Math-Physical Medicine

NO. 102

Sensor glucose behavior pattern analysis using GH-Method: math-physical medicine methodology

Corresponding Author: Gerald C. Hsu, eclaireMD Foundation, USA.

This article summarizes the author’s research findings on 33,523 glucose data collected via a continuous blood glucose monitoring device (CBGM) applied on his arm (Sensor).  The emphasis is to study glucose moving patterns or glucose wave shapes in comparison with 1,688 glucose data collected via finger-piercing and test strip (Finger) using correlation coefficients ( R ) from time-series analysis.  The dataset is provided by the author, who uses his own type 2 diabetes metabolic conditions control, as a case study via the “math-physical medicine” approach of a non-traditional methodology in medical research.

Math-physical medicine (MPM) starts with the observation of the human body’s physical phenomena (not biological or chemical characteristics), collecting elements of the disease related data (preferring big data), utilizing applicable engineering modeling techniques, developing appropriate mathematical equations (not just statistical analysis), and finally predicting the direction of the development and control mechanism of the disease.

Sensor data were collected over 453 days from 5/5/2028 – 7/31/2019 with 74 data each day.  Fasting plasma glucose (FPG) has 11 counts per day and PPG has 36 counts to cover three meals.  The remaining 27 counts are pre-meal and pre-bed.

The author used time-series analysis to calculate the averaged value of a dataset (wave or curve) or correlation coefficient between two datasets to study their pattern comparison.  He utilized daily data to calculate a more accurate average and 90-days moving average to observe the curve’s moving trend.  For each dataset, he used two different time windows: 5/5/2018-7/31/2018 and 8/5/2018-7/31/2018.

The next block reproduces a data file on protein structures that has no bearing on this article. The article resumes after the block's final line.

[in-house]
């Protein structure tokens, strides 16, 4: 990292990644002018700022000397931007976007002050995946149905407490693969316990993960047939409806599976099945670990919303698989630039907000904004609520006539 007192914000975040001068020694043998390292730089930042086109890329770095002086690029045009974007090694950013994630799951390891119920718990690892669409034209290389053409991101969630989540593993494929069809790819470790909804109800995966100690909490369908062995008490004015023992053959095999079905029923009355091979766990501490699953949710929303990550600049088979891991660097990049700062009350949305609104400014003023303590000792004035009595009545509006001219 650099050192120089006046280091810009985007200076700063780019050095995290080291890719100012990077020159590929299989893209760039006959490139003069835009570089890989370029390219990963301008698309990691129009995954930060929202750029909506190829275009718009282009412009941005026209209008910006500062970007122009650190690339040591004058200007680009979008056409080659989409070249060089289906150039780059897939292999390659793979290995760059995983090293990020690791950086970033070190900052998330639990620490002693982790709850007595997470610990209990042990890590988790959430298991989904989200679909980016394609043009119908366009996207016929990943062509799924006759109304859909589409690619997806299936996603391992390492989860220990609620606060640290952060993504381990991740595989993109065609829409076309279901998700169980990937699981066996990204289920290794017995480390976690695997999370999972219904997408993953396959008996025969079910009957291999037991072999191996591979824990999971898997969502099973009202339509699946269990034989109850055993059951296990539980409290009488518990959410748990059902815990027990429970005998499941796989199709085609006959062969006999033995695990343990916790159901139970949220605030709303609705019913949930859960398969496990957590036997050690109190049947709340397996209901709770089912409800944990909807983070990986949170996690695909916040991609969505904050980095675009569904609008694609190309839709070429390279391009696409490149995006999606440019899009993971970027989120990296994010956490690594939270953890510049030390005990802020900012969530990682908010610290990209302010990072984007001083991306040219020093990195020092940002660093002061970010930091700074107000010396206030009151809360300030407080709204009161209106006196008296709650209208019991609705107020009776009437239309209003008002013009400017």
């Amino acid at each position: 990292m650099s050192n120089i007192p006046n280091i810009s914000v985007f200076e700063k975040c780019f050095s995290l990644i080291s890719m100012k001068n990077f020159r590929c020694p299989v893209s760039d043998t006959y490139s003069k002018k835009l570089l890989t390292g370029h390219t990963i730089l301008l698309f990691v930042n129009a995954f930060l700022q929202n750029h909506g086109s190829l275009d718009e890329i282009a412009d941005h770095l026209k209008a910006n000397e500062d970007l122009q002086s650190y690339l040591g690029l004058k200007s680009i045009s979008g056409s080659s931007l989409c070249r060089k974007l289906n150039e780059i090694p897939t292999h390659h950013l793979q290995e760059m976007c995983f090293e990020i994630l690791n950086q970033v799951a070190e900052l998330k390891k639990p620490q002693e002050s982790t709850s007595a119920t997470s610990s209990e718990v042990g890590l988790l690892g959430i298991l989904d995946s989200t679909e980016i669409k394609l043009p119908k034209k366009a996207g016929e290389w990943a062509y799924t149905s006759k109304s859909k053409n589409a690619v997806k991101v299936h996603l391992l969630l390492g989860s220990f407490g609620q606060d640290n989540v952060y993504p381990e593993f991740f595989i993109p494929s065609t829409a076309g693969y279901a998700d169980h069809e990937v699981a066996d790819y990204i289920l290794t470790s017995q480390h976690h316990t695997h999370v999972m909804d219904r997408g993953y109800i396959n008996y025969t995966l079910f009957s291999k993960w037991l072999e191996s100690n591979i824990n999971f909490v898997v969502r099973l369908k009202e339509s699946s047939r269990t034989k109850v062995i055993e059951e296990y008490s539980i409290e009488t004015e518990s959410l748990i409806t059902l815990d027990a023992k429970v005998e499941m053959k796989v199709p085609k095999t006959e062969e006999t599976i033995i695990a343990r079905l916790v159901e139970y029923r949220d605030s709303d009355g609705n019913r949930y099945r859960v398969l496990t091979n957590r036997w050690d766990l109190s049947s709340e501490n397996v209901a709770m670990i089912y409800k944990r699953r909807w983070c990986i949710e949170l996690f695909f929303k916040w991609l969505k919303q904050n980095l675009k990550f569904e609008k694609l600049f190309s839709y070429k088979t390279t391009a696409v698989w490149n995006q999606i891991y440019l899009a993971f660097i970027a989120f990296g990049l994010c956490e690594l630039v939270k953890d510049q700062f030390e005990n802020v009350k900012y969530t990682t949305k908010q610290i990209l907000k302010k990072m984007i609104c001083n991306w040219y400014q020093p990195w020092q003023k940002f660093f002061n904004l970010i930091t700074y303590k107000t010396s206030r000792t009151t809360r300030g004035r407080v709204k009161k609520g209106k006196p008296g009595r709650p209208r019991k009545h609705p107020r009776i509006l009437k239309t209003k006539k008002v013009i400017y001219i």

As observed in Table 1, the glucose values are quite different between Finger and Sensor with Sensor data on the upper end.  However, the data differences have been discussed in his earlier publications and presentations.  With this research, he focuses on the correlation coefficients (R ) between two glucose datasets (i.e. waves or curves) by using time-series analysis.

  • Generally speaking, finger data and sensor data do not have a close relationship (i.e. low R) which means these two glucose moving patterns are not similar. The Sensor’s peak values and averaged values have shown a high R of 82%.  Furthermore, the Sensor PPG has a rising speed of 32 mg/dL over 0-60 minutes after the first bite of meal and a dropping speed of 20 mg/dL over 60-180 minutes after the first bite of meal.
  • Two FPG results show low R. This is due to the Finger FPG between 6:00 am to 7:30 am each day, while the Sensor FPG is the averaged value between 00:30 to 07:45 with 11 measurements per day.  In fact, the Sensor FPG data show its lowest period around 3:00 am and 5:00 am during the deepest stage of sleep.